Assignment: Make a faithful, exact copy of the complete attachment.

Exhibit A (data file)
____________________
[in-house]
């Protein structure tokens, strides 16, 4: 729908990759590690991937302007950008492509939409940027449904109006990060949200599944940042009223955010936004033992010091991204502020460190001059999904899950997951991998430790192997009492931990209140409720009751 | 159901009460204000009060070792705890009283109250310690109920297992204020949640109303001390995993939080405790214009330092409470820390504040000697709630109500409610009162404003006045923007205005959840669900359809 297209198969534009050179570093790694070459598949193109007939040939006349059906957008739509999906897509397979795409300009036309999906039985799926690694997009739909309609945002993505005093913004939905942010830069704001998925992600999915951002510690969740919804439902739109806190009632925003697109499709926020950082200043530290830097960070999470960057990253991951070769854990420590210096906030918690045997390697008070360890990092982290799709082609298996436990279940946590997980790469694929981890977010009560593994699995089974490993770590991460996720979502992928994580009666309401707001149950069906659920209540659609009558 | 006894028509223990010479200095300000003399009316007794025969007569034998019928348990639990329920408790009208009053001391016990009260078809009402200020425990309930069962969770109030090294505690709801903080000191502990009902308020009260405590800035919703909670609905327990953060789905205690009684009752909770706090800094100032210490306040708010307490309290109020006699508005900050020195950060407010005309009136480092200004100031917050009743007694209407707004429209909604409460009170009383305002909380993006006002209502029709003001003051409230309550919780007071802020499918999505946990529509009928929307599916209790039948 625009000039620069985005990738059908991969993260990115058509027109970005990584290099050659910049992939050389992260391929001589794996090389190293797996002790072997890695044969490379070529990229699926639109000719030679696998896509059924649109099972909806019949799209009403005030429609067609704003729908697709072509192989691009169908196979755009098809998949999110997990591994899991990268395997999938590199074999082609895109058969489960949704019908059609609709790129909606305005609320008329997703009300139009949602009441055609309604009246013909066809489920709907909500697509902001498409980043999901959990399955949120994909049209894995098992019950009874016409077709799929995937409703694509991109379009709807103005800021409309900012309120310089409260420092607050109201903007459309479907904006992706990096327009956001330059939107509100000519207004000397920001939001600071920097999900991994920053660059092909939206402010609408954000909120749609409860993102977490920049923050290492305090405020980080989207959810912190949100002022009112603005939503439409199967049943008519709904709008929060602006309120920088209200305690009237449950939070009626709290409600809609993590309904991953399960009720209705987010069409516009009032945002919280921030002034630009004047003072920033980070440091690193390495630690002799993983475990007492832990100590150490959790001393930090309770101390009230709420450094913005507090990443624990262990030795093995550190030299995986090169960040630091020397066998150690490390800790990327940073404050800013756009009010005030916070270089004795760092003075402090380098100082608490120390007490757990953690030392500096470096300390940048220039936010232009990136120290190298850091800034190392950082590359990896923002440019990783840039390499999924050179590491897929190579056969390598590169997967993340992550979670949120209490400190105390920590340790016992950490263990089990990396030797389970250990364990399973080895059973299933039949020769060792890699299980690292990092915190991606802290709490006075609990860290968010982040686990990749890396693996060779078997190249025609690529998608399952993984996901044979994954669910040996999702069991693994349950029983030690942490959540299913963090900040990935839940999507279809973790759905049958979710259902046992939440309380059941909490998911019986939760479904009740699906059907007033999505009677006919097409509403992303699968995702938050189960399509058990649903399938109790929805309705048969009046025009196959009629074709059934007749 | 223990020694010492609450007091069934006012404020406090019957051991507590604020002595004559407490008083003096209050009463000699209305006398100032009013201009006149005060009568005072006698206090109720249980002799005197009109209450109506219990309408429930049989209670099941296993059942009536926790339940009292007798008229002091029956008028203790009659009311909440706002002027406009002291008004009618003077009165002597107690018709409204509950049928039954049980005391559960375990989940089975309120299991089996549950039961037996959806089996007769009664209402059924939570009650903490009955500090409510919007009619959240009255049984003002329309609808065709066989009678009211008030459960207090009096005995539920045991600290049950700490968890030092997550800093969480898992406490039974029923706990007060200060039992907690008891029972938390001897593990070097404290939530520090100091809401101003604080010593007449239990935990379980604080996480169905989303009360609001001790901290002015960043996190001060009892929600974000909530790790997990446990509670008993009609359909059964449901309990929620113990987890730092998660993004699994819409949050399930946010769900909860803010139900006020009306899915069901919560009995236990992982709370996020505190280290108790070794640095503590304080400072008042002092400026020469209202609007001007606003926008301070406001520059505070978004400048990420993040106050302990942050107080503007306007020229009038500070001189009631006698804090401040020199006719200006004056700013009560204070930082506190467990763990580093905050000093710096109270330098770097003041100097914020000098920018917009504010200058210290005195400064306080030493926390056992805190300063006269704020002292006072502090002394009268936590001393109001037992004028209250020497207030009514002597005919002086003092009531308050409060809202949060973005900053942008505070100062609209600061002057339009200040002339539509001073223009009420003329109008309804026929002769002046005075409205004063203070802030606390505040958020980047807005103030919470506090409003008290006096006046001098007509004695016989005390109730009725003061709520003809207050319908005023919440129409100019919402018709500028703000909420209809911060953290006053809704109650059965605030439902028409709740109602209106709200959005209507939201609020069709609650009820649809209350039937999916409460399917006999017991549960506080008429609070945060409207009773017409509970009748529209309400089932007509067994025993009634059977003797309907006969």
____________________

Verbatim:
[in-house]
């Protein structure tokens, strides 16, 4: 729908990759590690991937302007950008492509939409940027449904109006990060949200599944940042009223955010936004033992010091991204502020460190001059999904899950997951991998430790192997009492931990209140409720009751 | 159901009460204000009060070792705890009283109250310690109920297992204020949640109303001390995993939080405790214009330092409470820390504040000697709630109500409610009162404003006045923007205005959840669900359809 297209198969534009050179570093790694070459598949193109007939040939006349059906957008739509999906897509397979795409300009036309999906039985799926690694997009739909309609945002993505005093913004939905942010830069704001998925992600999915951002510690969740919804439902739109806190009632925003697109499709926020950082200043530290830097960070999470960057990253991951070769854990420590210096906030918690045997390697008070360890990092982290799709082609298996436990279940946590997980790469694929981890977010009560593994699995089974490993770590991460996720979502992928994580009666309401707001149950069906659920209540659609009558 | 006894028509223990010479200095300000003399009316007794025969007569034998019928348990639990329920408790009208009053001391016990009260078809009402200020425990309930069962969770109030090294505690709801903080000191502990009902308020009260405590800035919703909670609905327990953060789905205690009684009752909770706090800094100032210490306040708010307490309290109020006699508005900050020195950060407010005309009136480092200004100031917050009743007694209407707004429209909604409460009170009383305002909380993006006002209502029709003001003051409230309550919780007071802020499918999505946990529509009928929307599916209790039948 625009000039620069985005990738059908991969993260990115058509027109970005990584290099050659910049992939050389992260391929001589794996090389190293797996002790072997890695044969490379070529990229699926639109000719030679696998896509059924649109099972909806019949799209009403005030429609067609704003729908697709072509192989691009169908196979755009098809998949999110997990591994899991990268395997999938590199074999082609895109058969489960949704019908059609609709790129909606305005609320008329997703009300139009949602009441055609309604009246013909066809489920709907909500697509902001498409980043999901959990399955949120994909049209894995098992019950009874016409077709799929995937409703694509991109379009709807103005800021409309900012309120310089409260420092607050109201903007459309479907904006992706990096327009956001330059939107509100000519207004000397920001939001600071920097999900991994920053660059092909939206402010609408954000909120749609409860993102977490920049923050290492305090405020980080989207959810912190949100002022009112603005939503439409199967049943008519709904709008929060602006309120920088209200305690009237449950939070009626709290409600809609993590309904991953399960009720209705987010069409516009009032945002919280921030002034630009004047003072920033980070440091690193390495630690002799993983475990007492832990100590150490959790001393930090309770101390009230709420450094913005507090990443624990262990030795093995550190030299995986090169960040630091020397066998150690490390800790990327940073404050800013756009009010005030916070270089004795760092003075402090380098100082608490120390007490757990953690030392500096470096300390940048220039936010232009990136120290190298850091800034190392950082590359990896923002440019990783840039390499999924050179590491897929190579056969390598590169997967993340992550979670949120209490400190105390920590340790016992950490263990089990990396030797389970250990364990399973080895059973299933039949020769060792890699299980690292990092915190991606802290709490006075609990860290968010982040686990990749890396693996060779078997190249025609690529998608399952993984996901044979994954669910040996999702069991693994349950029983030690942490959540299913963090900040990935839940999507279809973790759905049958979710259902046992939440309380059941909490998911019986939760479904009740699906059907007033999505009677006919097409509403992303699968995702938050189960399509058990649903399938109790929805309705048969009046025009196959009629074709059934007749 | 223990020694010492609450007091069934006012404020406090019957051991507590604020002595004559407490008083003096209050009463000699209305006398100032009013201009006149005060009568005072006698206090109720249980002799005197009109209450109506219990309408429930049989209670099941296993059942009536926790339940009292007798008229002091029956008028203790009659009311909440706002002027406009002291008004009618003077009165002597107690018709409204509950049928039954049980005391559960375990989940089975309120299991089996549950039961037996959806089996007769009664209402059924939570009650903490009955500090409510919007009619959240009255049984003002329309609808065709066989009678009211008030459960207090009096005995539920045991600290049950700490968890030092997550800093969480898992406490039974029923706990007060200060039992907690008891029972938390001897593990070097404290939530520090100091809401101003604080010593007449239990935990379980604080996480169905989303009360609001001790901290002015960043996190001060009892929600974000909530790790997990446990509670008993009609359909059964449901309990929620113990987890730092998660993004699994819409949050399930946010769900909860803010139900006020009306899915069901919560009995236990992982709370996020505190280290108790070794640095503590304080400072008042002092400026020469209202609007001007606003926008301070406001520059505070978004400048990420993040106050302990942050107080503007306007020229009038500070001189009631006698804090401040020199006719200006004056700013009560204070930082506190467990763990580093905050000093710096109270330098770097003041100097914020000098920018917009504010200058210290005195400064306080030493926390056992805190300063006269704020002292006072502090002394009268936590001393109001037992004028209250020497207030009514002597005919002086003092009531308050409060809202949060973005900053942008505070100062609209600061002057339009200040002339539509001073223009009420003329109008309804026929002769002046005075409205004063203070802030606390505040958020980047807005103030919470506090409003008290006096006046001098007509004695016989005390109730009725003061709520003809207050319908005023919440129409100019919402018709500028703000909420209809911060953290006053809704109650059965605030439902028409709740109602209106709200959005209507939201609020069709609650009820649809209350039937999916409460399917006999017991549960506080008429609070945060409207009773017409509970009748529209309400089932007509067994025993009634059977003797309907006969």